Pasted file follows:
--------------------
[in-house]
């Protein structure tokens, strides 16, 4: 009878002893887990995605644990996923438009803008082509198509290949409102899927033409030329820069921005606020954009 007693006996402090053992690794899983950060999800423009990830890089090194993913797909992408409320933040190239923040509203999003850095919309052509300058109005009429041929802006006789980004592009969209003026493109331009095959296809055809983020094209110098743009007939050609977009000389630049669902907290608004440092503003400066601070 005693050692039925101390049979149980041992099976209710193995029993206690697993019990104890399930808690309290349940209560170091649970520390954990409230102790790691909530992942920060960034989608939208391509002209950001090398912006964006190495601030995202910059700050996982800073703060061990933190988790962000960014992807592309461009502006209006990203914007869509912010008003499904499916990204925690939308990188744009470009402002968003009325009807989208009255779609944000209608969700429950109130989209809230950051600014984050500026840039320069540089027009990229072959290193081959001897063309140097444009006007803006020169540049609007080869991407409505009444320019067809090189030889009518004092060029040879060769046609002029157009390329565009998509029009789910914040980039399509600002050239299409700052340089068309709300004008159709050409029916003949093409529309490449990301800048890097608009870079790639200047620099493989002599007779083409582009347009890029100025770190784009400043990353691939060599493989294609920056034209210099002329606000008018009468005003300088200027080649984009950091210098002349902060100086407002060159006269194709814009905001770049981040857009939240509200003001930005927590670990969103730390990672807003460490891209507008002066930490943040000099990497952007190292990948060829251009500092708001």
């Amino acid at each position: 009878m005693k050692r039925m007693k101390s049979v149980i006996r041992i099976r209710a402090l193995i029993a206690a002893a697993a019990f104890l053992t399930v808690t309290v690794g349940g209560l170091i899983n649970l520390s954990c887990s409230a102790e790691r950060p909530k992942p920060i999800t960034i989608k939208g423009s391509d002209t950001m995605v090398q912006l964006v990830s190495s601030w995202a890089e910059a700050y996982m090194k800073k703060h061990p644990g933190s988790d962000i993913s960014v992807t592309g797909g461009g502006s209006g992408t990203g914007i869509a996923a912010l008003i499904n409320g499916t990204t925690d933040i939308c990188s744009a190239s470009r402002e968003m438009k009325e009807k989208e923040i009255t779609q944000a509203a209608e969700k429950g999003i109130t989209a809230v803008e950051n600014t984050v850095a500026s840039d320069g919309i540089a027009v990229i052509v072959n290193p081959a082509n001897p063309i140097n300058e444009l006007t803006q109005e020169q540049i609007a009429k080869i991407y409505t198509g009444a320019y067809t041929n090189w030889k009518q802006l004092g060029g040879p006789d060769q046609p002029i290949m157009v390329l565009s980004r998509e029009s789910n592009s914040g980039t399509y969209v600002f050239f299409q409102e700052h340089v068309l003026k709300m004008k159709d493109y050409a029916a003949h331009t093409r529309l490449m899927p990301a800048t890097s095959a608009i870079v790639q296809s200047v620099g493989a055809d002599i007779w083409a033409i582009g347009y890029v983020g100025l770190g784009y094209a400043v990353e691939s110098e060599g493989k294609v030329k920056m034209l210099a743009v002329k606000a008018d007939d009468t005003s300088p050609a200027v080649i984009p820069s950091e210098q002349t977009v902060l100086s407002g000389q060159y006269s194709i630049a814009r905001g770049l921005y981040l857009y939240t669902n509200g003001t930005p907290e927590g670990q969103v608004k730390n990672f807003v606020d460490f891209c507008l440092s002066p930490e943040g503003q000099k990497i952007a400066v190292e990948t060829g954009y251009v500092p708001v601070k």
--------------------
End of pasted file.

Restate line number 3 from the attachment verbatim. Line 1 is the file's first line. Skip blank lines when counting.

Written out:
């Amino acid at each position: 009878m005693k050692r039925m007693k101390s049979v149980i006996r041992i099976r209710a402090l193995i029993a206690a002893a697993a019990f104890l053992t399930v808690t309290v690794g349940g209560l170091i899983n649970l520390s954990c887990s409230a102790e790691r950060p909530k992942p920060i999800t960034i989608k939208g423009s391509d002209t950001m995605v090398q912006l964006v990830s190495s601030w995202a890089e910059a700050y996982m090194k800073k703060h061990p644990g933190s988790d962000i993913s960014v992807t592309g797909g461009g502006s209006g992408t990203g914007i869509a996923a912010l008003i499904n409320g499916t990204t925690d933040i939308c990188s744009a190239s470009r402002e968003m438009k009325e009807k989208e923040i009255t779609q944000a509203a209608e969700k429950g999003i109130t989209a809230v803008e950051n600014t984050v850095a500026s840039d320069g919309i540089a027009v990229i052509v072959n290193p081959a082509n001897p063309i140097n300058e444009l006007t803006q109005e020169q540049i609007a009429k080869i991407y409505t198509g009444a320019y067809t041929n090189w030889k009518q802006l004092g060029g040879p006789d060769q046609p002029i290949m157009v390329l565009s980004r998509e029009s789910n592009s914040g980039t399509y969209v600002f050239f299409q409102e700052h340089v068309l003026k709300m004008k159709d493109y050409a029916a003949h331009t093409r529309l490449m899927p990301a800048t890097s095959a608009i870079v790639q296809s200047v620099g493989a055809d002599i007779w083409a033409i582009g347009y890029v983020g100025l770190g784009y094209a400043v990353e691939s110098e060599g493989k294609v030329k920056m034209l210099a743009v002329k606000a008018d007939d009468t005003s300088p050609a200027v080649i984009p820069s950091e210098q002349t977009v902060l100086s407002g000389q060159y006269s194709i630049a814009r905001g770049l921005y981040l857009y939240t669902n509200g003001t930005p907290e927590g670990q969103v608004k730390n990672f807003v606020d460490f891209c507008l440092s002066p930490e943040g503003q000099k990497i952007a400066v190292e990948t060829g954009y251009v500092p708001v601070k």